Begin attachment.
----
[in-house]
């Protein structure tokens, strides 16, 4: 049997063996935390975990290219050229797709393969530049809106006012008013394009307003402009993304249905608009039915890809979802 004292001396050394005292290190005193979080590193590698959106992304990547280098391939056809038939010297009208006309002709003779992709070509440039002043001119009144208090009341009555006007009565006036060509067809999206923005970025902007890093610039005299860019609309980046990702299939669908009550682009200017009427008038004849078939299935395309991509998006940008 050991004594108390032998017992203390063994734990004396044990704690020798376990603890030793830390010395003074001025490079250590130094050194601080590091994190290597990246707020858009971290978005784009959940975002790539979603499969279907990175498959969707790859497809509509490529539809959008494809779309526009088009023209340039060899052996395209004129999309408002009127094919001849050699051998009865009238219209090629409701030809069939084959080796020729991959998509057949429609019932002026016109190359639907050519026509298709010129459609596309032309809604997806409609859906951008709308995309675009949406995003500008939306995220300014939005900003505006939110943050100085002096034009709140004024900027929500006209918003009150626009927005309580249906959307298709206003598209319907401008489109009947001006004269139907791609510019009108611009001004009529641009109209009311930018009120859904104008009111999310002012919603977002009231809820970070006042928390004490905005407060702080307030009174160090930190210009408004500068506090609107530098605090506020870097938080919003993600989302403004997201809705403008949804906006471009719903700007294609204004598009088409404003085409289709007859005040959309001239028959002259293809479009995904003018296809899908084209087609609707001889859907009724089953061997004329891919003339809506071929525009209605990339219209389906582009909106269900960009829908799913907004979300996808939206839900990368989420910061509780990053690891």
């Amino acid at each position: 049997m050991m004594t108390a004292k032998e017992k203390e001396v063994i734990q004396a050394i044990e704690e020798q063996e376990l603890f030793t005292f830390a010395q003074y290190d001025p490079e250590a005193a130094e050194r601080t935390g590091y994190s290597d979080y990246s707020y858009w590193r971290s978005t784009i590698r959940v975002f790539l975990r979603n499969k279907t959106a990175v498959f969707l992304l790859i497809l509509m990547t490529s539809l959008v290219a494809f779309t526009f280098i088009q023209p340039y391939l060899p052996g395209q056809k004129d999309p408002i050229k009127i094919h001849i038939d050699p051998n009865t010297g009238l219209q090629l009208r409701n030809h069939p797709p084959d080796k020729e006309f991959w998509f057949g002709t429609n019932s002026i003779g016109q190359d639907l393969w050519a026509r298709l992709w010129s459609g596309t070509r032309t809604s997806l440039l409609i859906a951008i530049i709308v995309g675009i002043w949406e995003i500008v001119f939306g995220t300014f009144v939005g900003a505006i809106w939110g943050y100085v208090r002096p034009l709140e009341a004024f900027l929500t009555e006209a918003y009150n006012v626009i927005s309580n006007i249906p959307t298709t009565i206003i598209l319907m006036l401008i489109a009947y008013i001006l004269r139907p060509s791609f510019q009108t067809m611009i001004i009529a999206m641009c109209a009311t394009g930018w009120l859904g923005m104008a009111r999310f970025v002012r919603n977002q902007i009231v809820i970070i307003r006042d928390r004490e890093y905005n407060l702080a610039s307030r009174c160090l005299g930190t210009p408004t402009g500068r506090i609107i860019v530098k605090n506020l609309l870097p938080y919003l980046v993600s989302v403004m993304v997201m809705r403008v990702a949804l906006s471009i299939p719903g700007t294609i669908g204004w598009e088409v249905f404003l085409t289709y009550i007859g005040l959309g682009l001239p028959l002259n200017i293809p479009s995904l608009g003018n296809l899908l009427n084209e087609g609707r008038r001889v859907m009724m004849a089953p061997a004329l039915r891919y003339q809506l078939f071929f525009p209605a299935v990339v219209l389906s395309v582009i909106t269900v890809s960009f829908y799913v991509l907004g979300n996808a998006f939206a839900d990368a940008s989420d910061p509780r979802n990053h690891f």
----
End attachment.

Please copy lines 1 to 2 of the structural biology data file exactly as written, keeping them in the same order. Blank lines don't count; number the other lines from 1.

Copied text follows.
[in-house]
């Protein structure tokens, strides 16, 4: 049997063996935390975990290219050229797709393969530049809106006012008013394009307003402009993304249905608009039915890809979802 004292001396050394005292290190005193979080590193590698959106992304990547280098391939056809038939010297009208006309002709003779992709070509440039002043001119009144208090009341009555006007009565006036060509067809999206923005970025902007890093610039005299860019609309980046990702299939669908009550682009200017009427008038004849078939299935395309991509998006940008 050991004594108390032998017992203390063994734990004396044990704690020798376990603890030793830390010395003074001025490079250590130094050194601080590091994190290597990246707020858009971290978005784009959940975002790539979603499969279907990175498959969707790859497809509509490529539809959008494809779309526009088009023209340039060899052996395209004129999309408002009127094919001849050699051998009865009238219209090629409701030809069939084959080796020729991959998509057949429609019932002026016109190359639907050519026509298709010129459609596309032309809604997806409609859906951008709308995309675009949406995003500008939306995220300014939005900003505006939110943050100085002096034009709140004024900027929500006209918003009150626009927005309580249906959307298709206003598209319907401008489109009947001006004269139907791609510019009108611009001004009529641009109209009311930018009120859904104008009111999310002012919603977002009231809820970070006042928390004490905005407060702080307030009174160090930190210009408004500068506090609107530098605090506020870097938080919003993600989302403004997201809705403008949804906006471009719903700007294609204004598009088409404003085409289709007859005040959309001239028959002259293809479009995904003018296809899908084209087609609707001889859907009724089953061997004329891919003339809506071929525009209605990339219209389906582009909106269900960009829908799913907004979300996808939206839900990368989420910061509780990053690891």